That’s it for this week, folks. Have a great, happy and productive weekend.

National Service Camps for Malaysian youngsters – my family’s experience

Friday, April 10th, 2009


This is a picture I took from Az’s website from her collection of her PLKN photos. (Hope you don’t mind…Az.) I was not really into photos when my daughter attended the camp.

 The uniforms give them a sense of solidarity and purpose.

National Service or Program Latihan Khidmat Negara was started in 2003 with the objectives :- 

-         Of instilling and strengthening the spirit of patriotism,

-         Promoting racial integration and unity,

-         Instilling positive attitudes by the absorption of good moral values,

-         Nurturing the spirit of volunteerism,

-         Creating a generation of young who are active, clever and self confident. 

Quite noble aims, I am sure you will all agree. Since the program is over a period of only 3 months, I suppose they’ll just be able to lay some foundations. Still it’s much better than nothing. 

The children are selected via some computer program from a database of children born in a particular year. They are then allocated training camps where they have report on a particular date. Those who have been allocated camps far away, are directed to meet at a pick up point for transport.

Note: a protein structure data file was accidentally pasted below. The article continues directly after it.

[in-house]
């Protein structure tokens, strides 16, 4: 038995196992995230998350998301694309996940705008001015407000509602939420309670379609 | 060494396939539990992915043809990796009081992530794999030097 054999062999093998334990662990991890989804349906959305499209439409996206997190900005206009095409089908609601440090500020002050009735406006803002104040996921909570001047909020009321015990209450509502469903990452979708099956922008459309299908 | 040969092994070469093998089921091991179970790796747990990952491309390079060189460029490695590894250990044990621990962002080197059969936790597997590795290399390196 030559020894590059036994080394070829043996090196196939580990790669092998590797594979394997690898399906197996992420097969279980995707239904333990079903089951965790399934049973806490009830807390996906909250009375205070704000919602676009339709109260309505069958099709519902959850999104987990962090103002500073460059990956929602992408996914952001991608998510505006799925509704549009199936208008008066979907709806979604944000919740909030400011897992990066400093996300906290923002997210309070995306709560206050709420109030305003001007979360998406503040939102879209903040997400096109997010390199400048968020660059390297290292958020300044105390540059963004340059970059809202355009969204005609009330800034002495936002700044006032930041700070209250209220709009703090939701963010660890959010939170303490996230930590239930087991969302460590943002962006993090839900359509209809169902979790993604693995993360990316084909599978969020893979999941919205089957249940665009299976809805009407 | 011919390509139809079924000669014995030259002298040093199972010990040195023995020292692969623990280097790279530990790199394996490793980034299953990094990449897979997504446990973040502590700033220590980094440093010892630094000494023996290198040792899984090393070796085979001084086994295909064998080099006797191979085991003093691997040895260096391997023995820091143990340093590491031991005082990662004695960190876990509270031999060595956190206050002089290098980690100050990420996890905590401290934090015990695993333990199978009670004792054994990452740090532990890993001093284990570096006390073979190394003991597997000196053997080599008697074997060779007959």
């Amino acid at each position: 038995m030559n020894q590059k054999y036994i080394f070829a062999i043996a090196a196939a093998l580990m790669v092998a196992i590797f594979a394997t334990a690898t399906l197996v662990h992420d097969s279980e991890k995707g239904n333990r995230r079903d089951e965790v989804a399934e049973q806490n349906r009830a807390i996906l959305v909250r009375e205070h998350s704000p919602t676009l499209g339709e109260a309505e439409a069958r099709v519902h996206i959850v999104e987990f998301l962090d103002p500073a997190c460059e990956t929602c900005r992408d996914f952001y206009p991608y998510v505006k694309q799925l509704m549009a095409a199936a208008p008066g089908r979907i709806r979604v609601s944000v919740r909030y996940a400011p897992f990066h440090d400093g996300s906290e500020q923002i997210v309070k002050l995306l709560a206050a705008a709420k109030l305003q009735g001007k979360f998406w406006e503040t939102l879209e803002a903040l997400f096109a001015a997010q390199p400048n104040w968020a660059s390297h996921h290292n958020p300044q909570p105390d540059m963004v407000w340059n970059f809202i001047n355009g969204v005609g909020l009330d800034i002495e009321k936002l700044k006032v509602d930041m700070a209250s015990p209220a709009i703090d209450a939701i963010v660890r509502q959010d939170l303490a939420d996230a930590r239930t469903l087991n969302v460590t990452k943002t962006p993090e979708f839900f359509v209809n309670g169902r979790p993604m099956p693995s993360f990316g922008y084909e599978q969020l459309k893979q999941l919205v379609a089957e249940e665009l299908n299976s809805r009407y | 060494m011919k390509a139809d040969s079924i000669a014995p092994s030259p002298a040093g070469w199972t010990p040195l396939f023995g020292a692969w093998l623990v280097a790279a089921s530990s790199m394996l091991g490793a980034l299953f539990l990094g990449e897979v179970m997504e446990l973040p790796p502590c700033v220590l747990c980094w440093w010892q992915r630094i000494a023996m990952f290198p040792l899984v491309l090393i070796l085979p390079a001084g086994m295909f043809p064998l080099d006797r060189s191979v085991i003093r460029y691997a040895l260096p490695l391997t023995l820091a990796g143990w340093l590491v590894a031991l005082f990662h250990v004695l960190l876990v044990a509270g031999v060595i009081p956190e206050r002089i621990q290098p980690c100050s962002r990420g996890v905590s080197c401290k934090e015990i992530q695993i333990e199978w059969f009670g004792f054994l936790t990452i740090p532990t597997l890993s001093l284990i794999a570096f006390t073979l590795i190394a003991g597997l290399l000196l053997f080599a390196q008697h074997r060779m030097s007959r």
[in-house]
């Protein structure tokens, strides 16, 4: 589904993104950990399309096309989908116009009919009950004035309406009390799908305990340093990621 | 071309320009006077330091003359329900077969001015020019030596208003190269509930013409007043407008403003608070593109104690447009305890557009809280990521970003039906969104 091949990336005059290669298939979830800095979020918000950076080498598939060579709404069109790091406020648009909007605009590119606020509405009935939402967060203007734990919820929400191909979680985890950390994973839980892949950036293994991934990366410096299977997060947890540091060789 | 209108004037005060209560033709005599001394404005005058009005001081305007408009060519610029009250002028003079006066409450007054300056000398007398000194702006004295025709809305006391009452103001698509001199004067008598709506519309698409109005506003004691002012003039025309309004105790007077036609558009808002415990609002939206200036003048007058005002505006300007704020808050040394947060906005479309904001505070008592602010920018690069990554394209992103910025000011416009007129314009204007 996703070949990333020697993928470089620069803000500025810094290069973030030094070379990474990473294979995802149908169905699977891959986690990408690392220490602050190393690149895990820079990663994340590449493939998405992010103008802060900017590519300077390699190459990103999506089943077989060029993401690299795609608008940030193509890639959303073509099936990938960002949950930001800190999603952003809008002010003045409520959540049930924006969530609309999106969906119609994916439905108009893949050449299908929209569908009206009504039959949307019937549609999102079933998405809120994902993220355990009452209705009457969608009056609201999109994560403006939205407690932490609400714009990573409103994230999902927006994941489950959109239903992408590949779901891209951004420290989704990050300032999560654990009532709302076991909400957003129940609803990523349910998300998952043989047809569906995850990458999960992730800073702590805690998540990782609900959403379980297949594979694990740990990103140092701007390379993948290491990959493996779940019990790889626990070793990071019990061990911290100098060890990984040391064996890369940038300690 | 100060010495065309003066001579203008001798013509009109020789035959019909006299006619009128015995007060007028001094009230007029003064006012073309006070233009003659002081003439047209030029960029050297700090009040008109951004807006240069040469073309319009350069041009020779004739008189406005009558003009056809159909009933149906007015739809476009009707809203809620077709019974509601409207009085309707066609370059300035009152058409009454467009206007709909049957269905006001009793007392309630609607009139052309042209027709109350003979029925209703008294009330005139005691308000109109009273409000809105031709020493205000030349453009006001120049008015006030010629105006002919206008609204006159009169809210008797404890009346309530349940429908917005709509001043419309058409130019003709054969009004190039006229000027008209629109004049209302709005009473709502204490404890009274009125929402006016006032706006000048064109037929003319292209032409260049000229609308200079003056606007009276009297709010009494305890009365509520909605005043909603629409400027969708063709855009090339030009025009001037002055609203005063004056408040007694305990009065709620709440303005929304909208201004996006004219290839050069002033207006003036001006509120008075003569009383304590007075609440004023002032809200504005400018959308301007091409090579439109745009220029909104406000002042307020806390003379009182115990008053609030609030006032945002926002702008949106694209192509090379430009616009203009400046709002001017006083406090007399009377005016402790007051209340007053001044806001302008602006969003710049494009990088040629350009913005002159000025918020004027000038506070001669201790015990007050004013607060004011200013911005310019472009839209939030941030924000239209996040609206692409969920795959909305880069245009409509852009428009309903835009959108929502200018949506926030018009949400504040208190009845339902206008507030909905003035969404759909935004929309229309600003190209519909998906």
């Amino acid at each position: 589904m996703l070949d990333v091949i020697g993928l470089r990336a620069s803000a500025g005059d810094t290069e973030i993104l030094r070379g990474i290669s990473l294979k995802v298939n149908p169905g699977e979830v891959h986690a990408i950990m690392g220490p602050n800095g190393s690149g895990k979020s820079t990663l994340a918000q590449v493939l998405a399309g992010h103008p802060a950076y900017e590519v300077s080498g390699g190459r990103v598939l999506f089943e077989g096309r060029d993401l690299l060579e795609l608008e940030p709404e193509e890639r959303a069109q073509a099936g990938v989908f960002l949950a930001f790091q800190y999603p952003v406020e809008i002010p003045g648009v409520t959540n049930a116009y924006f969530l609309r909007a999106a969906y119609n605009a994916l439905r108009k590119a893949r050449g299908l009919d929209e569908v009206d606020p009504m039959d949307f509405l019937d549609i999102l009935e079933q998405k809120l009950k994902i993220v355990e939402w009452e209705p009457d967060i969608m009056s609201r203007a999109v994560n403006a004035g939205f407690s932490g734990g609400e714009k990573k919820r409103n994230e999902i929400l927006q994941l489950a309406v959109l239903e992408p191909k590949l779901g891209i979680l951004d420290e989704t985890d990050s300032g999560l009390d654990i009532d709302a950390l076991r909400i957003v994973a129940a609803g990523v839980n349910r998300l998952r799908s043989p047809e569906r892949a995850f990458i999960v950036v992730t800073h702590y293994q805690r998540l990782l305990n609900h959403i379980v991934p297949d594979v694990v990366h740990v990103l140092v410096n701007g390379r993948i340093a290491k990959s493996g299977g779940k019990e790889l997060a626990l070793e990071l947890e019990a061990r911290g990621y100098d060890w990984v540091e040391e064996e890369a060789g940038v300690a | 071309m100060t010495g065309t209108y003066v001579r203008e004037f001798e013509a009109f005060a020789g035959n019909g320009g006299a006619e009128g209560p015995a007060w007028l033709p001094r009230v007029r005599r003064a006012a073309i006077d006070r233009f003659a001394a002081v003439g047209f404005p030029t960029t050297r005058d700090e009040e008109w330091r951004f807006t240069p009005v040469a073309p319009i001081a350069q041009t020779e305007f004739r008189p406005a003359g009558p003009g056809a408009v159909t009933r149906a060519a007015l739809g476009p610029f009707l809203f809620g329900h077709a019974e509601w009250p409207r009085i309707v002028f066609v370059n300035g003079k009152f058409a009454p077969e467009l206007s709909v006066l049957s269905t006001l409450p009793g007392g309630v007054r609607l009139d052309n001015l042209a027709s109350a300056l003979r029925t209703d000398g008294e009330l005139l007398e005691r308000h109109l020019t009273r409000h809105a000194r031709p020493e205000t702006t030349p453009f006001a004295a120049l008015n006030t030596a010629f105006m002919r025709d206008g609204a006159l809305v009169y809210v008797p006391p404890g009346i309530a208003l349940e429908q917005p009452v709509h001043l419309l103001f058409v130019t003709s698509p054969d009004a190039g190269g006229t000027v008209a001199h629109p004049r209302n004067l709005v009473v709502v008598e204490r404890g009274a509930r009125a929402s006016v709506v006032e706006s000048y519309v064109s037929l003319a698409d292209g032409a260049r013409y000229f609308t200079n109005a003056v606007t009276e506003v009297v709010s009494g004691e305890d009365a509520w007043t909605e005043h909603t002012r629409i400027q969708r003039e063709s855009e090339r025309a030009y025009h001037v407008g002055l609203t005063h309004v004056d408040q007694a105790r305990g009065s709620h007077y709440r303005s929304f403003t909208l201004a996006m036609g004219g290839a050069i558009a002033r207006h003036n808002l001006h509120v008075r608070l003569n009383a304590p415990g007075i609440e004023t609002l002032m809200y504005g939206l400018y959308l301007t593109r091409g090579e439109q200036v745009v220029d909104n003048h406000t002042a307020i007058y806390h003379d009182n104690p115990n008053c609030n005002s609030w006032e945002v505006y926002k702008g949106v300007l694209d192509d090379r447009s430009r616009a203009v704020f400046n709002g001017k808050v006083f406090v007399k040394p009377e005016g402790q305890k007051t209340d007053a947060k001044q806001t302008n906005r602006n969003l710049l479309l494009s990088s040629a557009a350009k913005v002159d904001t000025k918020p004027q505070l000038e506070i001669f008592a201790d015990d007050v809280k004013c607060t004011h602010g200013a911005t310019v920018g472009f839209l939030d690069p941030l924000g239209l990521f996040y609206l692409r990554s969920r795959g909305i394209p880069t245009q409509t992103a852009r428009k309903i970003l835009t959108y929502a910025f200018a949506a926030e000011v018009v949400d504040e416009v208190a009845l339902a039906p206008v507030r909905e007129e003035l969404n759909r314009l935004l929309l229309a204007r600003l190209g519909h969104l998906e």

(This NS cannot really be compared to a draft, where the youngsters are treated as recruits for the armed forces. The Singapore Government, for example, has a program where all 18 year olds get conscripted for a 2 year program with the Singapore Police, Civil Defence or Armed Forces.)

My eldest girl was just about 17 when the NS was announced. My wife told me that she was so looking forward to being selected for the course. (I was working in India at that time.) Unfortunately for her the computers did not pick her name. 

Azah, my second girl was totally against the National Service. When the announcements were made, she was all about hoping not to be selected. As Murphy’s Law would have it, her name came up. Azah was so nervous and even tried to get her mother to try to get her name off the list. Well, this did not happen. 

Finally the day to report drew close. The whole family drove down to the camp area to scout out the place. Incidentally that was about the first time my family had ever been to Kuala Pilah, Negeri Sembilan, about 30 kilometres from where we lived. (I never would have guessed that this would be where we would end up buying a piece of land for our rubber smallholding.)